Companies involved in technology outsourcing are weathering the economic storm better than most - and in some cases, they're even thriving in the downturn.
Companies involved in technology outsourcing are weathering the economic storm better than most - and in some cases, theyre even thriving in the downturn.
Corporations such as Electronic Data Systems, IBM and Keane that have large outsourcing and consulting organizations were able to perform much better than the overall technology sector in the last quarter, because of the strength of their outsourcing arms.
EDS was able to boost its revenue to $5.56 billion, an increase of 16 percent, in the latest quarter. More important, the company signed $6.8 billion in new contracts, up $600 million from the same quarter a year ago. IBM beat analysts expectations, thanks in part to $10 billion in new outsourcing contracts. And Keane, which develops applications and then manages them on an outsourced basis, saw a 25 percent jump in new bookings, to $310 million, in the third quarter.
"Were pretty bullish, even though this is the worst tech economy weve seen in a decade," said Larry Vale, a vice president of Keane in Boston. "Our outsourcing business has been growing for some time, but certainly [the recent jump in contracts] is related to the focus companies are placing on their core businesses and a desire to have fixed costs."
Keanes wins in the last quarter include a $127 million deal with the U.S. Air Force, and since then the company has signed a $500 million outsourcing contract with an undisclosed client.
I-managers and analysts said the move toward outsourcing illustrates economic forces and changes brought by the Internet.
"Outsourcing traditionally does better during an economic slump," said Bruce Caldwell, a senior analyst at Gartner. "Its always been a way for corporations to reduce costs, and to remove some financial assets from their portfolios. Beyond that, fundamental changes have been taking place over time."
The Internet makes it possible for corporations to shift responsibility for the management of applications from their own IT departments to software vendors, or to third parties such as application service providers (ASPs). In so doing, they can take advantage of the financial benefits of sharing skills and infrastructure resources.
Gartner is in the midst of revising its outsourcing forecasts, but earlier this year the firm pegged the North American market at $47.5 billion, a 13.6 percent increase over 2000.
Perhaps the biggest change taking place is related to the decision-making process. In the age of electronic commerce, much of the responsibility for implementing Internet initiatives has shifted to business units. And those units are more open to outsourcing.
"Our IT people are very good, but theyre good at what they do," said Kevin Delahunt, Sargento Foods senior vice president of e-commerce. Sargento, a $425 million food processing company in Plymouth, Wis., recently embarked on an e-commerce project to sell its products directly to consumers and corporations over the Web. Delahunt said he initially looked at doing the project internally, partly because he wanted to make sure the e-commerce operation would be integrated with the companys internal applications. But after analyzing the costs and benefits, Sargento decided to outsource the entire e-commerce initiative to Digital River, a Minneapolis outsourcing company.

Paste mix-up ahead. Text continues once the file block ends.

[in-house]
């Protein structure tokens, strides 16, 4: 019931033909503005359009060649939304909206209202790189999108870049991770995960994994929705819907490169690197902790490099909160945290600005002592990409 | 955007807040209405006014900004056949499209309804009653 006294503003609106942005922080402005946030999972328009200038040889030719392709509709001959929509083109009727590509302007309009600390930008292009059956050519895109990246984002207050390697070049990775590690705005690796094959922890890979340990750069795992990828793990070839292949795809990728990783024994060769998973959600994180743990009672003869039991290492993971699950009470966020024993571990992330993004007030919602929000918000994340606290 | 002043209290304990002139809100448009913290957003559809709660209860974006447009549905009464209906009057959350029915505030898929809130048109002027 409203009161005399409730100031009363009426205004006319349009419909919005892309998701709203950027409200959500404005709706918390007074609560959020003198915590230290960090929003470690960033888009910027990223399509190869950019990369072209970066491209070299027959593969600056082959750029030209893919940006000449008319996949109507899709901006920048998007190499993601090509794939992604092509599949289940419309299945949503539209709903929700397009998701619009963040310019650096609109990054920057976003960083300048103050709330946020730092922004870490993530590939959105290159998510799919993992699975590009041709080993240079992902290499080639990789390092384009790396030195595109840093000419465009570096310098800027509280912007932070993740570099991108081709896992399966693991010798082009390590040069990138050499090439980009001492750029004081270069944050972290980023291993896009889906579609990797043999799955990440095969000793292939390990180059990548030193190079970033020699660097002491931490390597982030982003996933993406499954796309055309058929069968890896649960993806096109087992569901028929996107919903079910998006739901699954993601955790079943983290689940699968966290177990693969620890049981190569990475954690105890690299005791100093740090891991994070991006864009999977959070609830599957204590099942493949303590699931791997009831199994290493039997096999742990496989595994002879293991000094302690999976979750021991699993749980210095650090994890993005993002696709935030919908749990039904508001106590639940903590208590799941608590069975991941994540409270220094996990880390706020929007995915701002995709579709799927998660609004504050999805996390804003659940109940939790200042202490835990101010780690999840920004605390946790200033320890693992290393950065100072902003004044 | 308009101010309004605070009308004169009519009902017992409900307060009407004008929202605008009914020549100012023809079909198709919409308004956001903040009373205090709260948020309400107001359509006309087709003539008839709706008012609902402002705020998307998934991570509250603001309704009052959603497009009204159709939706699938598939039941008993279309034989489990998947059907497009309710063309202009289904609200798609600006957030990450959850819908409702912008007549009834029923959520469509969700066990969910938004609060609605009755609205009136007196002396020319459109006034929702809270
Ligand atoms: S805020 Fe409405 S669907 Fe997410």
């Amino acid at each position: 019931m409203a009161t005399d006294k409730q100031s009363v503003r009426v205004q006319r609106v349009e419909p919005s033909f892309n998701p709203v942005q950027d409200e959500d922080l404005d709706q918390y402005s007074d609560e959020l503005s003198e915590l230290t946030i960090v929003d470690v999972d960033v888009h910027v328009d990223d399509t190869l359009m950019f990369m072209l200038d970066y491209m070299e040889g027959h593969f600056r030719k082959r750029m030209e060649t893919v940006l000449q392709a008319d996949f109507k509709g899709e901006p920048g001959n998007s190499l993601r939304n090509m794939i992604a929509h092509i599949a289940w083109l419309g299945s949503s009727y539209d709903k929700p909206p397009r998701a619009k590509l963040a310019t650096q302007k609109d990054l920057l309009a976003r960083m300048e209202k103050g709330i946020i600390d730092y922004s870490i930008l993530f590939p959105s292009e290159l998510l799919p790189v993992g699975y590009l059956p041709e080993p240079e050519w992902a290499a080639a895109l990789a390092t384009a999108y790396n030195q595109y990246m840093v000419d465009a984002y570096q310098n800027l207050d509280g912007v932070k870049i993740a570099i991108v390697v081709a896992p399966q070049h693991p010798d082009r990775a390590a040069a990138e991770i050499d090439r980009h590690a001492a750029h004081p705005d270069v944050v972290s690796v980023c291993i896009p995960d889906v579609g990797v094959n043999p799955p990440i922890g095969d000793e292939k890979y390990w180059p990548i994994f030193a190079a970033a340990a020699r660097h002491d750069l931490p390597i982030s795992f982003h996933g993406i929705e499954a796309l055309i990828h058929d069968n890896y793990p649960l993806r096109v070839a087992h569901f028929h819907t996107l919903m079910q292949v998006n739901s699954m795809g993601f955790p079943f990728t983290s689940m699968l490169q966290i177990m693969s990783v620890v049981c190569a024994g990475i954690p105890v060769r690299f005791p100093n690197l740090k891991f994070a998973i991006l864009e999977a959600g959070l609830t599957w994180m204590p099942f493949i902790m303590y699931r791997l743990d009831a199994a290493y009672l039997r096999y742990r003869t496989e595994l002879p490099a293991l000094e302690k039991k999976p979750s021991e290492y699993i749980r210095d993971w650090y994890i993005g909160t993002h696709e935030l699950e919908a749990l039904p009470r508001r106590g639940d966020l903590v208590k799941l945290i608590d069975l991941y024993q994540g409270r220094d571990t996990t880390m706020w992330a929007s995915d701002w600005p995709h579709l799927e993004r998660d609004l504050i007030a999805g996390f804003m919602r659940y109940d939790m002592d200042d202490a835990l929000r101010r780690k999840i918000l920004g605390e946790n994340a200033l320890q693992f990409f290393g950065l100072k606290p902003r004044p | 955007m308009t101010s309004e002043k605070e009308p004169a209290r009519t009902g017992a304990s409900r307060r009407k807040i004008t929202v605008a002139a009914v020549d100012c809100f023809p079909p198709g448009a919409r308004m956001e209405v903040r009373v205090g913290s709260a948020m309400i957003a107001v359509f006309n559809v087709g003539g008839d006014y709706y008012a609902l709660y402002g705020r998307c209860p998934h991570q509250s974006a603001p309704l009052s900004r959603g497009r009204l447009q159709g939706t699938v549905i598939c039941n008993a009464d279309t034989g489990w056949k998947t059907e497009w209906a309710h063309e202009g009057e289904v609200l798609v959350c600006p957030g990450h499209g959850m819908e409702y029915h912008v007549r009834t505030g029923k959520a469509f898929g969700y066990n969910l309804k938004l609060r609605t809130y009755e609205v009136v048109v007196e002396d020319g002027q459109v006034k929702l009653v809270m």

"We wanted to have an e-commerce engine up and running in a very short period of time," Delahunt said. "We looked at the options available to us, and we realized there were a lot of benefits to hooking up with a company thats already doing it."
Sargento is far from alone. In an earnings season full of disappointments, Digital River beat analysts expectations and made the all-important step of turning a profit before acquisition-related expenses in its third quarter. The companys revenue of $14 million represented an 84 percent increase over the third quarter a year ago.
Strength in the sector is not going unnoticed, and a number of companies are changing their business models to capitalize on the trend.
Divine, a former business incubator in Chicago, has been snapping up companies that will enable it to become a managed application outsourcer. During the past six months, the companys acquisitions have included ASP Intira; Web hosting firm HostOne; and a string of e-commerce firms, most notably eShare Communications, Open Market and RoweCom.
ISuppli, an El Segundo, Calif., company that provides supply chain services to electronic components suppliers and manufacturers, has outsourced the hosting of its Web-based application to Divine.
"We cant afford to have system downtime, and it would have been costly to build out the required level of infrastructure to do that ourselves," said Steve King, iSupplis vice president of supply chain solutions. "This way, we take advantage of shared resources."
Contributing Editor Mel Duvall is a veteran business and technology journalist, having written for a variety of daily newspapers and magazines for 17 years. Most recently he was the Business Commerce Editor for Interactive Week, and previously served as a senior business writer for The Financial Post.